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  HOME | Business & Economy (Click here for more)

Huawei Blasts US Case against Meng as ‘Political Persecution’

TORONTO – The Supreme Court of the western Canadian province of British Colombia heard testimony this week from the law enforcement personnel who detained Meng Wanzhou, chief financial officer of Chinese technology giant Huawei, at the request of the United States in a case that the company describes as “political persecution.”

The allegations against Meng, daughter of Huawei founder and CEO Ren Zhengfei, are false, Huawei Canada vice president Alykhan Velshi told EFE, expressing confidence that both she and the company “will be exonerated completely.”

Meng, now 48, is charged with committing bank fraud and violating US sanctions on Iran by misleading banks about the business her company allegedly conducted in that country through a subsidiary called Skycom.

The indictments against Meng and Huawei “constitute political persecution on the part of the Trump administration,” Velshi said, calling the case “another front” in the trade war between Washington and Beijing.

In arguing that the charges are politically motivated, Meng’s attorneys have repeatedly cited comments made by President Donald Trump shortly after she was detained by Canada on Dec. 1, 2018, during a stopover in Vancouver en route from Hong Kong to Mexico City.

“If I think it’s good for what will be certainly the largest trade deal ever made – which is a very important thing – what’s good for national security, I would certainly intervene (in Meng’s case) if I thought it was necessary,” Trump said.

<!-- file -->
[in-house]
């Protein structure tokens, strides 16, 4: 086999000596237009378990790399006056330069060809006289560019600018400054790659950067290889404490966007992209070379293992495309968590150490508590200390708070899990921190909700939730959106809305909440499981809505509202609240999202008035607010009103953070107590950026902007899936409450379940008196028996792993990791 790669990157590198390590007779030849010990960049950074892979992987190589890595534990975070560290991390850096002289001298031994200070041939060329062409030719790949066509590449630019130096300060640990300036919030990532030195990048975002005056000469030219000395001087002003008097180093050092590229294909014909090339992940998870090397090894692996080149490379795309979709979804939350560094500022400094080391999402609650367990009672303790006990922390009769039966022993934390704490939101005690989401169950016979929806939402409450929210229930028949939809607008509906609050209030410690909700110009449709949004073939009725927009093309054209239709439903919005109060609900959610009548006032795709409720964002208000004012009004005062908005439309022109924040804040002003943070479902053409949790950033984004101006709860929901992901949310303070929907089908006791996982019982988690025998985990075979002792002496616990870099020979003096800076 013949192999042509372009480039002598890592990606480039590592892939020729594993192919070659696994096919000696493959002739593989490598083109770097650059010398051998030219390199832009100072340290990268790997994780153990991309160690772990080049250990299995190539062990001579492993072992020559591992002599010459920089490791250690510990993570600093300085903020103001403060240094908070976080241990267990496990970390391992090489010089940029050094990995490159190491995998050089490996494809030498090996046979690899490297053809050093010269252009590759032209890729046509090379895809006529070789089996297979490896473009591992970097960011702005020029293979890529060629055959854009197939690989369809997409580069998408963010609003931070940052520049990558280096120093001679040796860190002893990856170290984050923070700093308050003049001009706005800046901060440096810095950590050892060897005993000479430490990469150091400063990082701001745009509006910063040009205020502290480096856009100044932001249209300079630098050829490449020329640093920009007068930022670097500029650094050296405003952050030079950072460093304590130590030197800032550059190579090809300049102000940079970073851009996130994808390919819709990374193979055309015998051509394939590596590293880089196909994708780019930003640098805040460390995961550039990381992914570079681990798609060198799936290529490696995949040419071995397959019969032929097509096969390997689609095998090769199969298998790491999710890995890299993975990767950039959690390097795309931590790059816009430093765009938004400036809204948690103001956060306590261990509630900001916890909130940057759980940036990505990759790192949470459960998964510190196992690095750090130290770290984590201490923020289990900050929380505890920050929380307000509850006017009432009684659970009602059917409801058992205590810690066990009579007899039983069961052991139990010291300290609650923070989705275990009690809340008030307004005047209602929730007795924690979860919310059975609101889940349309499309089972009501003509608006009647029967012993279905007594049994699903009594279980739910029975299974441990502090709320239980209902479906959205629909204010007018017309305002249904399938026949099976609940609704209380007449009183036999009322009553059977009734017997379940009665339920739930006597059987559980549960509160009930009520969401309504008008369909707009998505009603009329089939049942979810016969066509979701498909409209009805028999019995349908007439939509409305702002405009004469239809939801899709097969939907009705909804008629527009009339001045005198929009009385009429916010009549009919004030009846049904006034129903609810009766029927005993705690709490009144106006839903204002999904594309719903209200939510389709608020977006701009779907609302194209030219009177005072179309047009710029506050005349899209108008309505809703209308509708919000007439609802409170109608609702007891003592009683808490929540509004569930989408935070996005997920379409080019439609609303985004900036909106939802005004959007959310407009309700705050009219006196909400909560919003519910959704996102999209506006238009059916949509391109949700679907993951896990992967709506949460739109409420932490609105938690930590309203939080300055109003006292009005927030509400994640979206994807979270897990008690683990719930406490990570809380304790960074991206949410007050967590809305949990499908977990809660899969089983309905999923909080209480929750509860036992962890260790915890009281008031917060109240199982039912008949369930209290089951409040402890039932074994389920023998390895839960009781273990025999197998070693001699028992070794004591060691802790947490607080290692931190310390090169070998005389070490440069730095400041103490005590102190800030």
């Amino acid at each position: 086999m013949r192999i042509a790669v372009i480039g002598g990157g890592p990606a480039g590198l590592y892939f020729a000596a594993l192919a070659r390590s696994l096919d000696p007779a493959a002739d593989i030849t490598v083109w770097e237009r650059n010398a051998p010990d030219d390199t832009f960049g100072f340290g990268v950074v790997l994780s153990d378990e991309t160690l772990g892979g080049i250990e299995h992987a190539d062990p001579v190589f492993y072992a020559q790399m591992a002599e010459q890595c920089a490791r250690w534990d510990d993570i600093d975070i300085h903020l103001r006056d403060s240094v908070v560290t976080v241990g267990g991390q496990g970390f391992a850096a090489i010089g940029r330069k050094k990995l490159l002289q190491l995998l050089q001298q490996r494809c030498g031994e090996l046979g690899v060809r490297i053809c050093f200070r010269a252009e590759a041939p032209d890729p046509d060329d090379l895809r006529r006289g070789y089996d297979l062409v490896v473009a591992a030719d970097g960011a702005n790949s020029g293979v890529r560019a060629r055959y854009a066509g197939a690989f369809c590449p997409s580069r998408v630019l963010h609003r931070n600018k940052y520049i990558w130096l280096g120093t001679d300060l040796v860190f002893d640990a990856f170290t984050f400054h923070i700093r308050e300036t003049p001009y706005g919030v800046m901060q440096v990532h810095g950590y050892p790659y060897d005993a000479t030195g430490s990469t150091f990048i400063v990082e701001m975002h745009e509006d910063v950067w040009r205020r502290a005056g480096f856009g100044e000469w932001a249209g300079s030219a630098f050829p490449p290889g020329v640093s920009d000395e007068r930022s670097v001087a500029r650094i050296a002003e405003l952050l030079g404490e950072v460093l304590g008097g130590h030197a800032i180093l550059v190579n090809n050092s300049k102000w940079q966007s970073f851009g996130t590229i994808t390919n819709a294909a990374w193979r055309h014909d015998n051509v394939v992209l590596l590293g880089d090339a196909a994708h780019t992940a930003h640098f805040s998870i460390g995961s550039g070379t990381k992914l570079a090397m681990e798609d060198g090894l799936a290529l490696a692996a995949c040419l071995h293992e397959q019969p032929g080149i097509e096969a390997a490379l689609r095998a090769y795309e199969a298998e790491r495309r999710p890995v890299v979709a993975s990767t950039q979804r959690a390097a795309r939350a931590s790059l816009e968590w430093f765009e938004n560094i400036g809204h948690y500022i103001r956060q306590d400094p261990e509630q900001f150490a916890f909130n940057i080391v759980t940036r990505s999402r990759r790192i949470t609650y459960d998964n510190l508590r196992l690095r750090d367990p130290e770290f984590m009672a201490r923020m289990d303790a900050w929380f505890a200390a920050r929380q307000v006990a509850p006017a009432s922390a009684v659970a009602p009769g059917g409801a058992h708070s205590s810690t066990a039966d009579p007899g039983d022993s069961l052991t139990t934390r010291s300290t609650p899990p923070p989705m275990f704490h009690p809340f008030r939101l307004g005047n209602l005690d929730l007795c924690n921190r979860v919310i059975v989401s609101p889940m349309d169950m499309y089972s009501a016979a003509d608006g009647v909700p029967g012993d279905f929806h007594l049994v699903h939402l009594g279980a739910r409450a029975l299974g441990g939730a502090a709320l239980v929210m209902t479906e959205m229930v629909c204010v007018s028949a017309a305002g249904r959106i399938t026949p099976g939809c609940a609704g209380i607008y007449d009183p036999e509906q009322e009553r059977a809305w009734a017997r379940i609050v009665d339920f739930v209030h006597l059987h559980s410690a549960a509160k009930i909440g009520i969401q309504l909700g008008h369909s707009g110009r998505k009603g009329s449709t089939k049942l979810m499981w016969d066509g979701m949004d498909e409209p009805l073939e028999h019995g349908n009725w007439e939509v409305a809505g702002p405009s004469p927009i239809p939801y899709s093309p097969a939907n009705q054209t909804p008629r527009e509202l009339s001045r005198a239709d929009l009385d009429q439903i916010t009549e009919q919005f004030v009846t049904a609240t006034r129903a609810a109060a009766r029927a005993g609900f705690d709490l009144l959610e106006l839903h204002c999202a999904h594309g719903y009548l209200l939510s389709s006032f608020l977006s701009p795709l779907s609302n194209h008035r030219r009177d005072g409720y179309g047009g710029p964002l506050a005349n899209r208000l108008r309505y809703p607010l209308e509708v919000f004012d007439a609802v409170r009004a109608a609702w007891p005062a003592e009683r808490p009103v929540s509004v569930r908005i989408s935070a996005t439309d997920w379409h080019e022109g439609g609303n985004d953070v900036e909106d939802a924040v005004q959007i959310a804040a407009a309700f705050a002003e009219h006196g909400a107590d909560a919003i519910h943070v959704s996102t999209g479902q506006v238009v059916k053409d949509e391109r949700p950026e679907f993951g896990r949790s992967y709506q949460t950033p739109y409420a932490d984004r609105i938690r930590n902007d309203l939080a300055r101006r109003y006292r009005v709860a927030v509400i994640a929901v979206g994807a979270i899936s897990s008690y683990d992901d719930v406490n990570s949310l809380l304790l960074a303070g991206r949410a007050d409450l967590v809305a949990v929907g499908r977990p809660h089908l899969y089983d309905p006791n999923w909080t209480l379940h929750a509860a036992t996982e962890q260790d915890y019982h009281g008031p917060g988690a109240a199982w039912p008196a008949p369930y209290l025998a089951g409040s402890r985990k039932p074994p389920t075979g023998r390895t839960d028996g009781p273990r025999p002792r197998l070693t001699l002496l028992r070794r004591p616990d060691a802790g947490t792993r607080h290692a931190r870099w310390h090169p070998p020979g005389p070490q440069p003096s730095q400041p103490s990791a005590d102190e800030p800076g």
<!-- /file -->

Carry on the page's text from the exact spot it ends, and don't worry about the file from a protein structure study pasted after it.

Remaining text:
During this week’s hearings in Vancouver, personnel from the Royal Canadian Mounted Police and the Canadian Border Service Agency (CBSA) testified about the circumstances of Meng’s arrest.

Instead of being taken into custody as she disembarked from the airplane, Meng was detained by CBSA agents who, according to Velshi, illegally took her electronic devices and accessed the contents and questioned the Chinese executive for several hours before police placed her under arrest pursuant to the US extradition request.

Velshi said that the process violated Meng’s rights under Canadian law.

“She was detained for three hours without explanation, without access to a lawyer, and interrogated in a language that is not her first language. She was not told why she was being arrested,” he said.

After Meng’s arrest, China froze diplomatic and trade relations with Canada and accused Ottawa of violating the human rights of one of its citizens.

Beijing also detained two Canadian citizens – former diplomat Michael Kovrig and businessman Michael Spavor – and continues to hold them on charges of endangering China’s national security.

Meng was released on bail 10 days after her arrest and now resides with her family in one of the two mansions she owns in Vancouver.

Though the executive is required to wear a GPS ankle bracelet and pay for her own 24/7 surveillance, her living conditions are a world away from those of Kovrig and Spavor, who remain behind bars in China and were only recently informed about the COVID-19 pandemic.

 

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